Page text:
The Portland City Council voted 5-4 Monday night to postpone a proposal to rezone the Elks Lodge property at 1945 Congress St. to allow for offices.

The vote to defer the decision until Jan. 20 came after an hourlong public hearing at which several longtime residents of the Stroudwater neighborhood asked the council to reject the change so a long-term plan can be drafted for their neighborhood. They expressed concern that owners of other residential properties would seek similar zoning changes.

Northland Enterprises has the 7-acre Elks Lodge property under contract for $1.25 million. It is seeking a zoning change that would allow it to add two office buildings to the site, while preserving the lodge. The office zoning that Northland Enterprises wants is similar to zoning that covers the Unum property next door.

The proposal has turned into an early test of Mayor Ethan Strimling’s stated commitment to take on the city’s housing crisis, where low vacancy rates and strong demand is driving up rents and pricing out middle income earners.

The property at 1945 Congress St. is currently zoned as single-family residential. City officials say little more than eight homes could be built on the site, but neighborhood residents are pitching an unsolicited and unfinanced plan to build 32 townhouses, saying they’re open to even more.

But the Elks, real estate agents and the developers say that no residential developer has come forward with a proposal, despite the property’s years of being on the market. Instead, two local businesses – an insurance agency and a doctor – are hoping to build two office buildings, while allowing the Elks to remain on the site in a smaller, renovated space.

Opponents argued that the land should remain residential because of the city’s housing shortage. They questioned claims that dozens of housing units could not be built at a profit along a public transportation corridor like Congress Street.

Westbrook Street resident Andrea Hawkes said there are plenty of other opportunities for office space throughout the city, including Thompson’s Point and the city’s office park on Rand Road.

“Our city needs housing – all kinds of housing,” Hawkes said. “There’s plenty of surplus land zoned for offices, but that’s not the case for land that’s zoned residential.”

The plan also has residents concerned that other land would be rezoned for commercial use, which typically yields higher sales prices, but the city’s planning staff and the developer said that would not be allowed.

Mark Malone, the real estate agent who has listed the Elks Lodge property for several years, said no one has ever made an offer for a residential development. The property was listed previously by a residential broker who found the same thing, Malone said.

“There isn’t any interest in residential development on that,” he said.

Planning Board Chairwoman Elizabeth Boepple said that while the board voted 4-2 to recommend the zoning change, the board was unanimous that the residential zoning is no longer appropriate for the parcel.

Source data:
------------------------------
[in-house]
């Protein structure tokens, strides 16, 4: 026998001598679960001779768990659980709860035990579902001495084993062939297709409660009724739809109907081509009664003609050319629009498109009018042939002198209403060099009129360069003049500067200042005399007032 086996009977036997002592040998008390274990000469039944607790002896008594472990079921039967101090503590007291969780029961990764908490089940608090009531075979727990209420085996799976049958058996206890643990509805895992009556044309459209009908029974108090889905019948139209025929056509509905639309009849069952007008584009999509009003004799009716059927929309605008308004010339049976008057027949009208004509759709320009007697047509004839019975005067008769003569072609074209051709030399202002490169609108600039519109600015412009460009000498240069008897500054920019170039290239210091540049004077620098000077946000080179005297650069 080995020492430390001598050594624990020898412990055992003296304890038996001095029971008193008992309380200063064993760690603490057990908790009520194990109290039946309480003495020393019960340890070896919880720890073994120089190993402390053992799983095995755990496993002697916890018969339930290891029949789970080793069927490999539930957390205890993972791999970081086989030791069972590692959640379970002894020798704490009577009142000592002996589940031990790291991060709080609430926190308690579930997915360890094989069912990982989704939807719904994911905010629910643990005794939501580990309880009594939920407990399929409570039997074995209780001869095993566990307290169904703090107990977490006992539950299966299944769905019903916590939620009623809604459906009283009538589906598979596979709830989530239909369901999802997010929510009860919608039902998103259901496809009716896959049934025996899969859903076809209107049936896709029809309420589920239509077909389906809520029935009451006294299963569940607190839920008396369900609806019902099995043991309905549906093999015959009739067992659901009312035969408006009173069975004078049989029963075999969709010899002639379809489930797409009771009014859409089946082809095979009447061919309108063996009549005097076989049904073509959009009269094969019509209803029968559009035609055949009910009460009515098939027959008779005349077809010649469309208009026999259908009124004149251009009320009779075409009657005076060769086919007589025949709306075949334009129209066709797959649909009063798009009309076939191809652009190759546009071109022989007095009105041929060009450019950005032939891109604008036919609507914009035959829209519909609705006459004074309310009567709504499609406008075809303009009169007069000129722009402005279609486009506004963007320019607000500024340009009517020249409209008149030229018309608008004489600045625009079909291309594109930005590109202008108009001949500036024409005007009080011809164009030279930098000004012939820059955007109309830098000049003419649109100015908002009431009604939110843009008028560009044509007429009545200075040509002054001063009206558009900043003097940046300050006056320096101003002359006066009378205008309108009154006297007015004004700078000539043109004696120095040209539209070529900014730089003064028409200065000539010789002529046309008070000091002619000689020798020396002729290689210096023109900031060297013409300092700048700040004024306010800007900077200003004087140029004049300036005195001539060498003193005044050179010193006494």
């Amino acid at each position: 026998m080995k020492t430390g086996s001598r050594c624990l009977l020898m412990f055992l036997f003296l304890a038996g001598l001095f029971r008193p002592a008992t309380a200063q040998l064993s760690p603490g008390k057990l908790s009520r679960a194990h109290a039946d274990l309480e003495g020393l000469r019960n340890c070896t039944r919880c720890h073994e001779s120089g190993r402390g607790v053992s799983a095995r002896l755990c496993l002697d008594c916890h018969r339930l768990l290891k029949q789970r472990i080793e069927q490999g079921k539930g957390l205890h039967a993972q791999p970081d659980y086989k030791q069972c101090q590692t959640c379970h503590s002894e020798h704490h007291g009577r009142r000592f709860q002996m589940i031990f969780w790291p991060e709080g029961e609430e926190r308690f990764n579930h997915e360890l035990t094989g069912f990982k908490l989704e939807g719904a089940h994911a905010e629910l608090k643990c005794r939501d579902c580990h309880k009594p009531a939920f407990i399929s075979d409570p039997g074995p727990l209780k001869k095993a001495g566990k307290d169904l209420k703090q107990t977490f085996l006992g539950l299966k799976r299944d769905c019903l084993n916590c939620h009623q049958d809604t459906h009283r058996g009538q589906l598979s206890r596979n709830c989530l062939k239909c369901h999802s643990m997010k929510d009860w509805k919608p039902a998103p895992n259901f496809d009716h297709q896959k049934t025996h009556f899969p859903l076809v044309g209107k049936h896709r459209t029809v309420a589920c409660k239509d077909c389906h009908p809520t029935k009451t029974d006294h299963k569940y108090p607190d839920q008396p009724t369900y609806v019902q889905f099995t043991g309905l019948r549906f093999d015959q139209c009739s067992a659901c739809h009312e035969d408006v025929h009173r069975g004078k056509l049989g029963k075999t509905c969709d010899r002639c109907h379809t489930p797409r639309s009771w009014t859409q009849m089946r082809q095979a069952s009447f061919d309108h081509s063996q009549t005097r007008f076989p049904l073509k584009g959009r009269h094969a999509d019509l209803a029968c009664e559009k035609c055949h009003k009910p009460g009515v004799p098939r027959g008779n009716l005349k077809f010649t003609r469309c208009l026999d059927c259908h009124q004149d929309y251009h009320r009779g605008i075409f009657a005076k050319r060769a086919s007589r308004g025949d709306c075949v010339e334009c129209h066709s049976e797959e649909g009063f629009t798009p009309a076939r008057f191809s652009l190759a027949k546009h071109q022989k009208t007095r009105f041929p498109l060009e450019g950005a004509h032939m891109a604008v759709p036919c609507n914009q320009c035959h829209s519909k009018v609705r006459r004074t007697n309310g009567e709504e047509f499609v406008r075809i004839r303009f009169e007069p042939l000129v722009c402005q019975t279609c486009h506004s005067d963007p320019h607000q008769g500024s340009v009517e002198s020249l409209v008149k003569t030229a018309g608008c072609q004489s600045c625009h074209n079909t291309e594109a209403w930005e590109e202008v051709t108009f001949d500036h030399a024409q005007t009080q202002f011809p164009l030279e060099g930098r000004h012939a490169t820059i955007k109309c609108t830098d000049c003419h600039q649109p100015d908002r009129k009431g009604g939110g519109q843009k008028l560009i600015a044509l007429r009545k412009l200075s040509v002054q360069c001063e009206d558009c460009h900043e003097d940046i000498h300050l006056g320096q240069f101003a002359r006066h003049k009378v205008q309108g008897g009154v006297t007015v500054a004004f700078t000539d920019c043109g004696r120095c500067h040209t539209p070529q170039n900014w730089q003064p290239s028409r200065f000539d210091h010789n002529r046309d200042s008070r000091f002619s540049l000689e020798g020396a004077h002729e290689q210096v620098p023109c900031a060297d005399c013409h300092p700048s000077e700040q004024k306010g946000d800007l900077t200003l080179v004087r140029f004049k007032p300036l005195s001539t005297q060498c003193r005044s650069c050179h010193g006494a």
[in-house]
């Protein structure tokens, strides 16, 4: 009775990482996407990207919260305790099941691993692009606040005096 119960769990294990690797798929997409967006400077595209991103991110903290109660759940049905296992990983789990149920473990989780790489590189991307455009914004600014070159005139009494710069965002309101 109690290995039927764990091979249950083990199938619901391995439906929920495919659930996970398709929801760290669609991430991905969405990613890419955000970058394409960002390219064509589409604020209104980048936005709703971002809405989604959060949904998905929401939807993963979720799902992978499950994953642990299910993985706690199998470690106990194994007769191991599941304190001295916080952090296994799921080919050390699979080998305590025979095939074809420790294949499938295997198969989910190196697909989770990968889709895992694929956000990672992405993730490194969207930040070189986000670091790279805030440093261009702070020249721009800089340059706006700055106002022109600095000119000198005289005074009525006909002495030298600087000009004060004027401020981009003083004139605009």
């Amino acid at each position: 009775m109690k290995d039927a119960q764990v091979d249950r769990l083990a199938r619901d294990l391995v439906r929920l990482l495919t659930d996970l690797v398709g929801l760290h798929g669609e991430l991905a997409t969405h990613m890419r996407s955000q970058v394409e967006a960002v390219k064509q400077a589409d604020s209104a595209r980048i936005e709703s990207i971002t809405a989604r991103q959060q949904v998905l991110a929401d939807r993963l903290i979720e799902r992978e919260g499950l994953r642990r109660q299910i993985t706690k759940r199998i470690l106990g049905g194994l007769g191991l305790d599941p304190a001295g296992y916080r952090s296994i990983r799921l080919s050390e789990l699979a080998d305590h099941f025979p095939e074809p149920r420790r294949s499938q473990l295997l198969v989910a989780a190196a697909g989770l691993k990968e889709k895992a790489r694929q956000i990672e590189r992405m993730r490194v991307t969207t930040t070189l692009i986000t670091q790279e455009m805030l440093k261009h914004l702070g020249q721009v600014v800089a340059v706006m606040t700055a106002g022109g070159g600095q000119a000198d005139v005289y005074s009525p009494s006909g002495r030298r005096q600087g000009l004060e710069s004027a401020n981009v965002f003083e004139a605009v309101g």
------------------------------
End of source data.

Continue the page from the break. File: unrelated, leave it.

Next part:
Planning and Urban Development Director Jeff Levine said, “It is a tough site for housing for a number of reasons.”

Tim Smith, the so-called exalted ruler of the Elks, rejected characterizations that the organization is looking to turn a huge profit through rezoning. He said proceeds from the sale will be reinvested into the building, leaving only about $25,000.

“We’re not in this for a profit. We’re here to stay,” Smith said. “You need to vote for this. We need change.”

Dan Koloski, president of the Stroudwater Neighborhood Association, said neighbors are concerned that the council is considering a zoning change without first having a broader conversation about the neighborhood.

“Given more time, consensus may emerge, but we’re not there yet,” Koloski said, asking the council to turn down the request until more work can be done.

Councilor Nicholas Mavodones said he was concerned that the council was poised to make a decision without taking a comprehensive look at the neighborhood.

Levine said his department has limited staffing and is busy doing a neighborhood plan for East Bayside and updating the city’s Comprehensive Plan. It’s unclear what additional information will be available for the Jan. 20 meeting.

Councilor Spencer Thibodeau said he didn’t think that more time or information would help bridge the gap between proponents and opponents, who claim to have a viable plan to build 32 townhouses on the site.

That would also require a zoning change, since planners said there is room for only a few single-family homes under the current zoning.

“I don’t think there’s any rendition of what’s being proposed that the neighbors would support,” Thibodeau said. “There is no 32 units of housing being proposed on this site. There is a proposal for some offices.”

Also Monday, the council unanimously approved executing a purchase option one year early for property on Canco Road, which will be used as the new headquarters for the city’s Public Works Department.

The city began leasing a portion of a warehouse at 215 Canco Road last year, with plans to relocate much of the Public Works Department eventually.

City Manager Jon Jennings said “circumstances have changed with the owner,” so the city will buy the property in March 2016, rather than March 2017. He said buying that will save the city $190,000, most of which stems from lease payments that will not be made.